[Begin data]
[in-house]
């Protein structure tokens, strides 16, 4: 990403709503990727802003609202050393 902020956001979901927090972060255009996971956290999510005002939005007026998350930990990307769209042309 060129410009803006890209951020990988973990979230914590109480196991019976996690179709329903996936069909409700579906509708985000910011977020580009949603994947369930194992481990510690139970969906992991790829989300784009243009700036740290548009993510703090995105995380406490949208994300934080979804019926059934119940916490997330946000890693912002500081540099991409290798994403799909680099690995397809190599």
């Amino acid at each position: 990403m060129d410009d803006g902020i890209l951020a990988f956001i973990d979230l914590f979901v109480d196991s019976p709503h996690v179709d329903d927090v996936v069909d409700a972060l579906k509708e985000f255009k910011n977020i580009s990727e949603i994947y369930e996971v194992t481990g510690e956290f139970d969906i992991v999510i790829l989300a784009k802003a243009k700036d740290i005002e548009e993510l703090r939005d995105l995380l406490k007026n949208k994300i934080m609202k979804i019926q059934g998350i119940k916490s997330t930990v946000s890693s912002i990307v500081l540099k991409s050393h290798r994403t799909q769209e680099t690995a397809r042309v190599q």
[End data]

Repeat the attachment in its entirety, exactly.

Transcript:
[in-house]
């Protein structure tokens, strides 16, 4: 990403709503990727802003609202050393 902020956001979901927090972060255009996971956290999510005002939005007026998350930990990307769209042309 060129410009803006890209951020990988973990979230914590109480196991019976996690179709329903996936069909409700579906509708985000910011977020580009949603994947369930194992481990510690139970969906992991790829989300784009243009700036740290548009993510703090995105995380406490949208994300934080979804019926059934119940916490997330946000890693912002500081540099991409290798994403799909680099690995397809190599």
């Amino acid at each position: 990403m060129d410009d803006g902020i890209l951020a990988f956001i973990d979230l914590f979901v109480d196991s019976p709503h996690v179709d329903d927090v996936v069909d409700a972060l579906k509708e985000f255009k910011n977020i580009s990727e949603i994947y369930e996971v194992t481990g510690e956290f139970d969906i992991v999510i790829l989300a784009k802003a243009k700036d740290i005002e548009e993510l703090r939005d995105l995380l406490k007026n949208k994300i934080m609202k979804i019926q059934g998350i119940k916490s997330t930990v946000s890693s912002i990307v500081l540099k991409s050393h290798r994403t799909q769209e680099t690995a397809r042309v190599q």